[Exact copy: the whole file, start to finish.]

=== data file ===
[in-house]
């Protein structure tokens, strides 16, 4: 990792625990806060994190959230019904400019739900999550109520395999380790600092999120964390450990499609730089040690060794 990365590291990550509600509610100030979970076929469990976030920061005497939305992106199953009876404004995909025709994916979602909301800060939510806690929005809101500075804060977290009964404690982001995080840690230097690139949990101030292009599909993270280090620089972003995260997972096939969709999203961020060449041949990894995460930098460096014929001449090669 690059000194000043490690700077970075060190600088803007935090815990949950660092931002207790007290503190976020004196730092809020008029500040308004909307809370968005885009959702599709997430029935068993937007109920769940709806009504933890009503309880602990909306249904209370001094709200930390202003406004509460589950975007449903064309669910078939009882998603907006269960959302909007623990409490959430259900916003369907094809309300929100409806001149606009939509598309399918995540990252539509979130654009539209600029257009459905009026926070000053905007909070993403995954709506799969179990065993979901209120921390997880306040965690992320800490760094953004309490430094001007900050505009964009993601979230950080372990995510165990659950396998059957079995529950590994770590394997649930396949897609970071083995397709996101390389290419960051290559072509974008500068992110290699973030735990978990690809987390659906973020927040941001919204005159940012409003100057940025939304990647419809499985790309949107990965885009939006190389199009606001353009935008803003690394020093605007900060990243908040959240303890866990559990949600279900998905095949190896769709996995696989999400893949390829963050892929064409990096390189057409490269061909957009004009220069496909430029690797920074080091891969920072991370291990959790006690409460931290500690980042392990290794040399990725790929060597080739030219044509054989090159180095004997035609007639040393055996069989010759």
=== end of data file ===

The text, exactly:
[in-house]
């Protein structure tokens, strides 16, 4: 990792625990806060994190959230019904400019739900999550109520395999380790600092999120964390450990499609730089040690060794 990365590291990550509600509610100030979970076929469990976030920061005497939305992106199953009876404004995909025709994916979602909301800060939510806690929005809101500075804060977290009964404690982001995080840690230097690139949990101030292009599909993270280090620089972003995260997972096939969709999203961020060449041949990894995460930098460096014929001449090669 690059000194000043490690700077970075060190600088803007935090815990949950660092931002207790007290503190976020004196730092809020008029500040308004909307809370968005885009959702599709997430029935068993937007109920769940709806009504933890009503309880602990909306249904209370001094709200930390202003406004509460589950975007449903064309669910078939009882998603907006269960959302909007623990409490959430259900916003369907094809309300929100409806001149606009939509598309399918995540990252539509979130654009539209600029257009459905009026926070000053905007909070993403995954709506799969179990065993979901209120921390997880306040965690992320800490760094953004309490430094001007900050505009964009993601979230950080372990995510165990659950396998059957079995529950590994770590394997649930396949897609970071083995397709996101390389290419960051290559072509974008500068992110290699973030735990978990690809987390659906973020927040941001919204005159940012409003100057940025939304990647419809499985790309949107990965885009939006190389199009606001353009935008803003690394020093605007900060990243908040959240303890866990559990949600279900998905095949190896769709996995696989999400893949390829963050892929064409990096390189057409490269061909957009004009220069496909430029690797920074080091891969920072991370291990959790006690409460931290500690980042392990290794040399990725790929060597080739030219044509054989090159180095004997035609007639040393055996069989010759």